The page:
Perthes Disease

It is surprising how many diseases, even relatively uncommon ones, can be identified in human remains uncovered during an archaeological dig. That was particularly true of the large dig which took place in the former East Kirk of St Nicholas in 2006. This blog deals with one of these less common conditions – usually known as Perthes Disease, but more properly known as Legg-Calve-Perthes disease (after the three doctors who identified the condition). The medical term is avascular necrosis.

The condition arises in childhood, between the ages of about 2 and 10, with the highest incidence in the range of 4-8 years. At this age, the bones are still growing, so anything which interferes with this is likely to cause problems. Perthes disease affects the head of the femur – the ball of the thigh bone which fits into the hip. For a reason which is not understood, there is an interruption of the blood supply to this actively growing region of the bone. That causes the bone cells to die – that is where the term avascular necrosis comes from. So the bone stops growing and there is a loss of bone mass resulting in a weakness and wearing away of the bone. At this stage a child will suffer aching in the hip (similar to ‘growing pains’) and may develop a limp. However, with time the blood supply re-establishes and the bone starts growing again. But damage will probably have been done to the bone during the phase when it was dead, often a change of shape will have occurred, so a deformity is a common outcome.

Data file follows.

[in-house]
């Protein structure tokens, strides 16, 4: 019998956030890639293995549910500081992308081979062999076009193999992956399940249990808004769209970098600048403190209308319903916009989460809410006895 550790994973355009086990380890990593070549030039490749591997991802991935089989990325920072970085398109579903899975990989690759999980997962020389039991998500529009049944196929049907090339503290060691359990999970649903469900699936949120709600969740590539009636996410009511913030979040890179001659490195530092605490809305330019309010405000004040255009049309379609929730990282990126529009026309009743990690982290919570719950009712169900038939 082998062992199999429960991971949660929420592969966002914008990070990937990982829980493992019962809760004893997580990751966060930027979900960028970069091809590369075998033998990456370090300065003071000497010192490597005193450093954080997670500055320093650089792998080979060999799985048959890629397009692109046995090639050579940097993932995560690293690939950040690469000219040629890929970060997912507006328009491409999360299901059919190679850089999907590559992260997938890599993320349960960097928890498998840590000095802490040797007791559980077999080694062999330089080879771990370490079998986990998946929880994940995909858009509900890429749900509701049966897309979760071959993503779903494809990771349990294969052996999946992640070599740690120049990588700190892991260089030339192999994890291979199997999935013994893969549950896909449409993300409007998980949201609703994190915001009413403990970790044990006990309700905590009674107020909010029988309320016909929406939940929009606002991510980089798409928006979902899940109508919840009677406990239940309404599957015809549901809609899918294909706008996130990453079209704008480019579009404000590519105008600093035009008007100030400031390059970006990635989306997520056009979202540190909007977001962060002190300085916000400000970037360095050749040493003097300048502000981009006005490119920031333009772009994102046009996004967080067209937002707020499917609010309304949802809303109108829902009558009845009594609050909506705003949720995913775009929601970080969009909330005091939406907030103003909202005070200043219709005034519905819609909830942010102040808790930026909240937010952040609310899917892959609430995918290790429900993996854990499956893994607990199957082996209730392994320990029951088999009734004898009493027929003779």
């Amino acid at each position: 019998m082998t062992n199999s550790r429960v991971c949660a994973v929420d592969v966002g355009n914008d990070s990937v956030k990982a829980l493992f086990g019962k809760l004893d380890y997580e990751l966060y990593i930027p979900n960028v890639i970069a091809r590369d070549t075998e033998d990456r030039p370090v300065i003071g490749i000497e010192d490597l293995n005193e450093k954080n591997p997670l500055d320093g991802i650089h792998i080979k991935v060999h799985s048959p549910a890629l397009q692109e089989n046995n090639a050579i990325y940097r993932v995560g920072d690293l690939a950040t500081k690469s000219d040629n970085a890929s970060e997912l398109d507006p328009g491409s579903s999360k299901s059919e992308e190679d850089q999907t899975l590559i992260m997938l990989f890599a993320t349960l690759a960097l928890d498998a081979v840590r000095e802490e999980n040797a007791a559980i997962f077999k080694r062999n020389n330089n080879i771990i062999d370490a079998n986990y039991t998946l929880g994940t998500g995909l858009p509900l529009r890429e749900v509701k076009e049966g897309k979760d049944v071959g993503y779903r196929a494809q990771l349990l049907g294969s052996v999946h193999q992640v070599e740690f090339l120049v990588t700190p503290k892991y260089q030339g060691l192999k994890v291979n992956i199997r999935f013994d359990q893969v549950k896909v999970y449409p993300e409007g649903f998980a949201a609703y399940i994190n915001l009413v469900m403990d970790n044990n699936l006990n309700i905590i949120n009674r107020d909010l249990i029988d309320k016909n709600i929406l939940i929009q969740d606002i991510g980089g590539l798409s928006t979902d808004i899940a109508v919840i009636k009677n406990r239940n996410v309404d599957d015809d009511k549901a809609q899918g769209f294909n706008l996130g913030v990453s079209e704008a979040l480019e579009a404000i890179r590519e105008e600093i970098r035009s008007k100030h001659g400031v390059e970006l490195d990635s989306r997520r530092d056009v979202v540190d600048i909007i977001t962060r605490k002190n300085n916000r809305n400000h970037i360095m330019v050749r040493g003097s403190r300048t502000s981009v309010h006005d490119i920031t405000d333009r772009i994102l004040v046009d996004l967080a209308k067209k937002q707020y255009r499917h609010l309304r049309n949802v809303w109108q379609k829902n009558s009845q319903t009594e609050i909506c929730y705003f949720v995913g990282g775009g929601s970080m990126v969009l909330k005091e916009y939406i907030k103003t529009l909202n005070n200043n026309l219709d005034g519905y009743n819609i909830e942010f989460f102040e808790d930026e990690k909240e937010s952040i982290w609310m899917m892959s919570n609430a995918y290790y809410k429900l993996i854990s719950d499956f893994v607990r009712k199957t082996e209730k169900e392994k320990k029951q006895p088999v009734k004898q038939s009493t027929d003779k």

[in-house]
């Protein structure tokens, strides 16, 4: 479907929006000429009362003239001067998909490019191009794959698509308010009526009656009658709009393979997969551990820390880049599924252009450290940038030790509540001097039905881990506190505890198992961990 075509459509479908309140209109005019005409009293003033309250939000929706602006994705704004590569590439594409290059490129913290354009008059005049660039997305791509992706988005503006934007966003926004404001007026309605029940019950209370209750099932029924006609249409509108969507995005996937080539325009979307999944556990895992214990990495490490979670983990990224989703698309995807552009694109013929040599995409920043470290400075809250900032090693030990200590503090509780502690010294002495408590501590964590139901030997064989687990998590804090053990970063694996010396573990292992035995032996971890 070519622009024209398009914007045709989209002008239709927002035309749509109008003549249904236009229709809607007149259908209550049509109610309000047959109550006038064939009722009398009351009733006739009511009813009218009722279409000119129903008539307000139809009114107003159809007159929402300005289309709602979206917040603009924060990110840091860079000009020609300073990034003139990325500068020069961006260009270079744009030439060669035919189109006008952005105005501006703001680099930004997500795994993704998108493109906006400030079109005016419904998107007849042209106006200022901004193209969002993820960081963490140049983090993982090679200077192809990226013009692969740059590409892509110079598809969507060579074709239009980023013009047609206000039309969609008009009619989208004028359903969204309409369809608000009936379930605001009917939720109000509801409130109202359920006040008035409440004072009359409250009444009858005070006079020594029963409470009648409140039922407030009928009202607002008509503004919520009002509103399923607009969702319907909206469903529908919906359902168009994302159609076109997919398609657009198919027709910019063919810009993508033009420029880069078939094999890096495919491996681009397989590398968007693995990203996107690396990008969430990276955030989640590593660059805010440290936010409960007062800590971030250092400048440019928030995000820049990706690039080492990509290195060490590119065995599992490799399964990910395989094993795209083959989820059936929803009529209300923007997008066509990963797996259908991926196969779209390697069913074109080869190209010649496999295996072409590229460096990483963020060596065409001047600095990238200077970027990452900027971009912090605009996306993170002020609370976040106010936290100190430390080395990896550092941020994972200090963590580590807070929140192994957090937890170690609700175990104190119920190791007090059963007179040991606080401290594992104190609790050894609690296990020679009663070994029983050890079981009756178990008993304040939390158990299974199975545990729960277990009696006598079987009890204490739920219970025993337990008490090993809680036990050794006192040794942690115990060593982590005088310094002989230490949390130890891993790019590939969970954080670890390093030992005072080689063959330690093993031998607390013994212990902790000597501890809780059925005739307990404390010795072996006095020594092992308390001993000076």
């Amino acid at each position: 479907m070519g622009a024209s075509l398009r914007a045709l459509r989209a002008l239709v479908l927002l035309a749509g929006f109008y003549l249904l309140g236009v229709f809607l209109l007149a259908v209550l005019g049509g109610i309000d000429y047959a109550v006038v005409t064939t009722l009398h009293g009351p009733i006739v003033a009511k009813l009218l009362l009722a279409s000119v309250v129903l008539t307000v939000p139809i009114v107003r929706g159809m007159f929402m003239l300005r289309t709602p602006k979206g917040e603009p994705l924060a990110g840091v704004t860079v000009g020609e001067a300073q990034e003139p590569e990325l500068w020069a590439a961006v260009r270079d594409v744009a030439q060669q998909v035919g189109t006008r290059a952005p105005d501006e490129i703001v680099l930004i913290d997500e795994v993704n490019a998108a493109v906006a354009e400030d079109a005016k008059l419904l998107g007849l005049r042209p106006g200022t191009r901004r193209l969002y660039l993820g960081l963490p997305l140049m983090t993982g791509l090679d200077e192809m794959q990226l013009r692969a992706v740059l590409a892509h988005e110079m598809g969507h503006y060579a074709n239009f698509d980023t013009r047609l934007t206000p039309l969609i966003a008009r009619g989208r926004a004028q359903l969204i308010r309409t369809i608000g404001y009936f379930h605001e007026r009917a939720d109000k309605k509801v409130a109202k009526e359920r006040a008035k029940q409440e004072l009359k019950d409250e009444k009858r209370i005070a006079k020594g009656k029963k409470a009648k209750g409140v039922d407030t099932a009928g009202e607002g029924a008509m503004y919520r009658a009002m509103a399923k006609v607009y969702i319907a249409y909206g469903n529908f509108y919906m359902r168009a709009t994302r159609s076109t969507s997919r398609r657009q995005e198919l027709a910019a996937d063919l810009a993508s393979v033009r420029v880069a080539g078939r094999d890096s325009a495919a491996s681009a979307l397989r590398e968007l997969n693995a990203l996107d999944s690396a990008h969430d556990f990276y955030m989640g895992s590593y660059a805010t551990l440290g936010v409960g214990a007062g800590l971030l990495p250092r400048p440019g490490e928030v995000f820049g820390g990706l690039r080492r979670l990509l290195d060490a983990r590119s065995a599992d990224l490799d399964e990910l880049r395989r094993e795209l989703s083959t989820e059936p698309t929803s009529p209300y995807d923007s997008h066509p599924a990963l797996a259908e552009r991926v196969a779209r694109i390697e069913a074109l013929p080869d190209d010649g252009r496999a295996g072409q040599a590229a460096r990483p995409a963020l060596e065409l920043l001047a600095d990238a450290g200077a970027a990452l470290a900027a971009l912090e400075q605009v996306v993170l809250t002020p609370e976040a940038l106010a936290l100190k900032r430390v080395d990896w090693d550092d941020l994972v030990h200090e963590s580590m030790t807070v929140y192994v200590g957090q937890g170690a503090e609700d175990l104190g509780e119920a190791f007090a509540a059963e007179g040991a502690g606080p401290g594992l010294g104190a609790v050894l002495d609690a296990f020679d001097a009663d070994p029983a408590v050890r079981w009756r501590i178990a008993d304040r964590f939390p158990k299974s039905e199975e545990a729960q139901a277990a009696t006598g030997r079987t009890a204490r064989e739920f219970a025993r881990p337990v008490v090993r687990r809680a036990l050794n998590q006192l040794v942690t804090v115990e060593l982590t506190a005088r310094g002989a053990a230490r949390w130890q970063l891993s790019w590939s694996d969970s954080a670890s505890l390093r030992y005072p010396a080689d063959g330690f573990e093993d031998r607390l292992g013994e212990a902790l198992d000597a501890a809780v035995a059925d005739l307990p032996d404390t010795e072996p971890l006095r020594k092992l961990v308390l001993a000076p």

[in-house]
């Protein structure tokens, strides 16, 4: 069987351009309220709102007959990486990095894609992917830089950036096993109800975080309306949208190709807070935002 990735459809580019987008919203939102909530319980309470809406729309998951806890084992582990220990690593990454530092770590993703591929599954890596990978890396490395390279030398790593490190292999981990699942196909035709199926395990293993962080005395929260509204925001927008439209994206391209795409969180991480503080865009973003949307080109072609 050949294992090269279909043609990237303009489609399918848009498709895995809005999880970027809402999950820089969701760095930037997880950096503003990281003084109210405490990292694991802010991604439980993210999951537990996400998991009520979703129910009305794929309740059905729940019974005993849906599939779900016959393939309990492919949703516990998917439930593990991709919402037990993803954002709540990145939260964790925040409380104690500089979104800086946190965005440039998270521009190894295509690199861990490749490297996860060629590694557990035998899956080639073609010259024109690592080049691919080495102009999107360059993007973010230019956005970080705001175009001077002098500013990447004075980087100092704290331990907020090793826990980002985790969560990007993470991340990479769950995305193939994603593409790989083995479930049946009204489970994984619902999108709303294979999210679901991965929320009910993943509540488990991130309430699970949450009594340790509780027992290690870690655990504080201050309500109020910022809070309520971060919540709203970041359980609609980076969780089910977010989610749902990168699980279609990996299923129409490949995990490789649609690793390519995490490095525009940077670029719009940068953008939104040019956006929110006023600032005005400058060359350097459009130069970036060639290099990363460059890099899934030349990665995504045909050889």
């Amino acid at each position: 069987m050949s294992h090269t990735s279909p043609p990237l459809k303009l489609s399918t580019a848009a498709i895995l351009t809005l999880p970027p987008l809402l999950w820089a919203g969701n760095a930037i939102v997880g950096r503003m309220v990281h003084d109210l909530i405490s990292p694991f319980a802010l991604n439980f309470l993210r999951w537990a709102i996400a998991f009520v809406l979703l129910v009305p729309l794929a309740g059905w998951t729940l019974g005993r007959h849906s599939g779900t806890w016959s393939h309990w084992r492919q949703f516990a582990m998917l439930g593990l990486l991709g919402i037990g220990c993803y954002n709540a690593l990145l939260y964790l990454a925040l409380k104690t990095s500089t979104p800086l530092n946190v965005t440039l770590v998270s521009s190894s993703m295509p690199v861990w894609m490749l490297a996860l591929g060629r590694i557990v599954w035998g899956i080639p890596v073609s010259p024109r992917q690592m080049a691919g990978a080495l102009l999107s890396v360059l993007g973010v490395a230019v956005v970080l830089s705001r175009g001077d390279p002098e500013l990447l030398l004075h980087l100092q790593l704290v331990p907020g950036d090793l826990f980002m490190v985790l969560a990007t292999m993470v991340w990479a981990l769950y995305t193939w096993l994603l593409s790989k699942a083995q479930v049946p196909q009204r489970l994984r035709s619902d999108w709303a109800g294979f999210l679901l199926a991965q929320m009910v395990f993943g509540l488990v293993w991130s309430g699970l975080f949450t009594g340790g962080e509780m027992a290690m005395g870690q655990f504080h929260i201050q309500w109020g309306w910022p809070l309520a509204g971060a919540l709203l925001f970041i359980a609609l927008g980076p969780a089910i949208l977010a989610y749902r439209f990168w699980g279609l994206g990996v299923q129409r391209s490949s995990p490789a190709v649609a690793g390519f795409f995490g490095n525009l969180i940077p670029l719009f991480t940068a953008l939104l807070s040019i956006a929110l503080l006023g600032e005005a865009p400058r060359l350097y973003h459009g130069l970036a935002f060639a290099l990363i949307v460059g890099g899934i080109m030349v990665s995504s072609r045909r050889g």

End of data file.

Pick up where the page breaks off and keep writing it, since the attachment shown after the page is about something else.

E84 St Nicholas Site Week of 05.06.06 Gemma holding diseased bone Aberdeen Art Gallery & Museums Collections
Damage to the head (ball) of the femur – seen on the lower left

The photograph shows one of the examples found in the dig. This is of an adult man – it is more common in men – and the deformity of the ‘ball’ is quite clearly seen. The hip end of the femur is to the left, and the knee end to the right. At the head end of the bone, the ‘ball’ is pointing downwards. Obviously this is supposed to be round, but it clearly is not. The consequences for the sufferer is an initial shortening of the leg (it usually only affects one leg) giving a pronounced limp and there could be quite limited movement depending on the severity of the deformity. Longer term it is likely that osteoarthritis will develop with all the pain and difficulty which that will bring.

We are grateful to Paul Duffy, osteoarchaeologist, for the detailed studies on the human remains (

(The photograph is copyright Aberdeen Art Gallery & Museums Collections and used with permission.)